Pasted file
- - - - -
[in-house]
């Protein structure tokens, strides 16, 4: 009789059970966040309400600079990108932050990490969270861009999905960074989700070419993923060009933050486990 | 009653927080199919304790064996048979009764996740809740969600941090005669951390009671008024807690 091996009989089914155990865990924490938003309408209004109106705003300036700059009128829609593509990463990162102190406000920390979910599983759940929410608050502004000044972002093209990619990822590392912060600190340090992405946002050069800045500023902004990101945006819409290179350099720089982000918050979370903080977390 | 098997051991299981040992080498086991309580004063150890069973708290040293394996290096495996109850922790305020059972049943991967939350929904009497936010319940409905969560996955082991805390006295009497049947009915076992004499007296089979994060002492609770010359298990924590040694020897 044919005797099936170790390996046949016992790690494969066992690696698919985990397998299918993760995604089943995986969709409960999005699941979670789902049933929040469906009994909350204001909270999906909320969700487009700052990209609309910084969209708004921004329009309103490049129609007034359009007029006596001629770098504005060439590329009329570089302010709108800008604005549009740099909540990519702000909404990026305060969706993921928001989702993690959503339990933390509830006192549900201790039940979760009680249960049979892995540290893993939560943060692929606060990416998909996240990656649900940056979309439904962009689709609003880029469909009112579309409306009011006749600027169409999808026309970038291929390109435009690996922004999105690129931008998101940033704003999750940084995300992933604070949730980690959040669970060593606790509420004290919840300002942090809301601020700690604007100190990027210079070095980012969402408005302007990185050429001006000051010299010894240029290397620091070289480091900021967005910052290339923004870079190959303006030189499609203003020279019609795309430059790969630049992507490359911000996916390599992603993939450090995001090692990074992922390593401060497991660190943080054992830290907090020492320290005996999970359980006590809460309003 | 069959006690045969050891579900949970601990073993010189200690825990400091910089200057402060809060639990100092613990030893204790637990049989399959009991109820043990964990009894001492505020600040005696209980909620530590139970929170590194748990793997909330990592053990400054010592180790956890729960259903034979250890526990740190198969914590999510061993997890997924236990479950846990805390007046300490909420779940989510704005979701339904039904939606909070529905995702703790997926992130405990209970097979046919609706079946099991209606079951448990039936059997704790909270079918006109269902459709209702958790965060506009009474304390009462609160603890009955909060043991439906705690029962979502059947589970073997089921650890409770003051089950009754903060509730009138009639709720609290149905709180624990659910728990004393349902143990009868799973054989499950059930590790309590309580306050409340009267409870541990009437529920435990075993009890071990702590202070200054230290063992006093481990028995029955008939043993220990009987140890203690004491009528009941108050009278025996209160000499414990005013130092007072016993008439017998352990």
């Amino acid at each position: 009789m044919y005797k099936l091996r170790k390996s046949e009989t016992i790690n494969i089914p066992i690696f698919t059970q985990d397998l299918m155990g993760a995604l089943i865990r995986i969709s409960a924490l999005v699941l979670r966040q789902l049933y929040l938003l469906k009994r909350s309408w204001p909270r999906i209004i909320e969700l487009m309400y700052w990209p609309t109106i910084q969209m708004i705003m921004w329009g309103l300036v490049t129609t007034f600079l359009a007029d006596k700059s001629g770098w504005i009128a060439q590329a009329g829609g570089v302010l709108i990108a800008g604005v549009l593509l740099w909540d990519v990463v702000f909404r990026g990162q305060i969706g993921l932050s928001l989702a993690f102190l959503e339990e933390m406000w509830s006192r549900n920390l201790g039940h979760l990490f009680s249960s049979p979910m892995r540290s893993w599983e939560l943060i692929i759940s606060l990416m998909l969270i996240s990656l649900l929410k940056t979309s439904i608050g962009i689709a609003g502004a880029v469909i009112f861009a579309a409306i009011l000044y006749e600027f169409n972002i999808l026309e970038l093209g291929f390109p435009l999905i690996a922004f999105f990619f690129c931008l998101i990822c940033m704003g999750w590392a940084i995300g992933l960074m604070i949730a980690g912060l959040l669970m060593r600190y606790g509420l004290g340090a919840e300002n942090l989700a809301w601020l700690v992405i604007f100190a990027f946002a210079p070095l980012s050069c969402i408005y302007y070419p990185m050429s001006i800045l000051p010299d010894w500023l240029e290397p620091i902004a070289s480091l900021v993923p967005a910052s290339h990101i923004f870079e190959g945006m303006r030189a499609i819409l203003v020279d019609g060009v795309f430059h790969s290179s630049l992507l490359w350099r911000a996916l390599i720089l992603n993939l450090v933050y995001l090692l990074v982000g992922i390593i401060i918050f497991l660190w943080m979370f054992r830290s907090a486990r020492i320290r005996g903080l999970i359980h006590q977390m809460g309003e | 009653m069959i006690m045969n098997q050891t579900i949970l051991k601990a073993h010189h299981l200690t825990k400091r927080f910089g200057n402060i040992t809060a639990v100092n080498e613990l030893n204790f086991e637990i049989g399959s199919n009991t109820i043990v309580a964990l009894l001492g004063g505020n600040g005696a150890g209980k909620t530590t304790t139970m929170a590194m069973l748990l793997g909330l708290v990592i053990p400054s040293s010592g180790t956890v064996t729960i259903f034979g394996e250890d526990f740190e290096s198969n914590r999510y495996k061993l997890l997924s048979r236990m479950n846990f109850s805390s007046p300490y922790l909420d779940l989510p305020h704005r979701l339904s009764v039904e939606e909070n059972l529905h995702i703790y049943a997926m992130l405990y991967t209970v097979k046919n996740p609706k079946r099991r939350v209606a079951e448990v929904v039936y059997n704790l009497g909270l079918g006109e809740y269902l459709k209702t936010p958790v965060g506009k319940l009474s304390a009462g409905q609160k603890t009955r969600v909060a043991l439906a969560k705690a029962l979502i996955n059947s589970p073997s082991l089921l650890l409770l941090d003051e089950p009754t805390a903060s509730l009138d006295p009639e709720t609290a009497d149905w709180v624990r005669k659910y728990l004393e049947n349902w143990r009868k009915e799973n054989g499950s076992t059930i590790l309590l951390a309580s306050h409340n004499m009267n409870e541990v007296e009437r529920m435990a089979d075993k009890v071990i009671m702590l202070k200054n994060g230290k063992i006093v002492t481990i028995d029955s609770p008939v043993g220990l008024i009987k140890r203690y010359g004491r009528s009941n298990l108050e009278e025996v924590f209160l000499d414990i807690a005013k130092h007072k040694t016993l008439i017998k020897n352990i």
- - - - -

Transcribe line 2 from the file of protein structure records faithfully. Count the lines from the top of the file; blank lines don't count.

């Protein structure tokens, strides 16, 4: 009789059970966040309400600079990108932050990490969270861009999905960074989700070419993923060009933050486990 | 009653927080199919304790064996048979009764996740809740969600941090005669951390009671008024807690 091996009989089914155990865990924490938003309408209004109106705003300036700059009128829609593509990463990162102190406000920390979910599983759940929410608050502004000044972002093209990619990822590392912060600190340090992405946002050069800045500023902004990101945006819409290179350099720089982000918050979370903080977390 | 098997051991299981040992080498086991309580004063150890069973708290040293394996290096495996109850922790305020059972049943991967939350929904009497936010319940409905969560996955082991805390006295009497049947009915076992004499007296089979994060002492609770010359298990924590040694020897 044919005797099936170790390996046949016992790690494969066992690696698919985990397998299918993760995604089943995986969709409960999005699941979670789902049933929040469906009994909350204001909270999906909320969700487009700052990209609309910084969209708004921004329009309103490049129609007034359009007029006596001629770098504005060439590329009329570089302010709108800008604005549009740099909540990519702000909404990026305060969706993921928001989702993690959503339990933390509830006192549900201790039940979760009680249960049979892995540290893993939560943060692929606060990416998909996240990656649900940056979309439904962009689709609003880029469909009112579309409306009011006749600027169409999808026309970038291929390109435009690996922004999105690129931008998101940033704003999750940084995300992933604070949730980690959040669970060593606790509420004290919840300002942090809301601020700690604007100190990027210079070095980012969402408005302007990185050429001006000051010299010894240029290397620091070289480091900021967005910052290339923004870079190959303006030189499609203003020279019609795309430059790969630049992507490359911000996916390599992603993939450090995001090692990074992922390593401060497991660190943080054992830290907090020492320290005996999970359980006590809460309003 | 069959006690045969050891579900949970601990073993010189200690825990400091910089200057402060809060639990100092613990030893204790637990049989399959009991109820043990964990009894001492505020600040005696209980909620530590139970929170590194748990793997909330990592053990400054010592180790956890729960259903034979250890526990740190198969914590999510061993997890997924236990479950846990805390007046300490909420779940989510704005979701339904039904939606909070529905995702703790997926992130405990209970097979046919609706079946099991209606079951448990039936059997704790909270079918006109269902459709209702958790965060506009009474304390009462609160603890009955909060043991439906705690029962979502059947589970073997089921650890409770003051089950009754903060509730009138009639709720609290149905709180624990659910728990004393349902143990009868799973054989499950059930590790309590309580306050409340009267409870541990009437529920435990075993009890071990702590202070200054230290063992006093481990028995029955008939043993220990009987140890203690004491009528009941108050009278025996209160000499414990005013130092007072016993008439017998352990």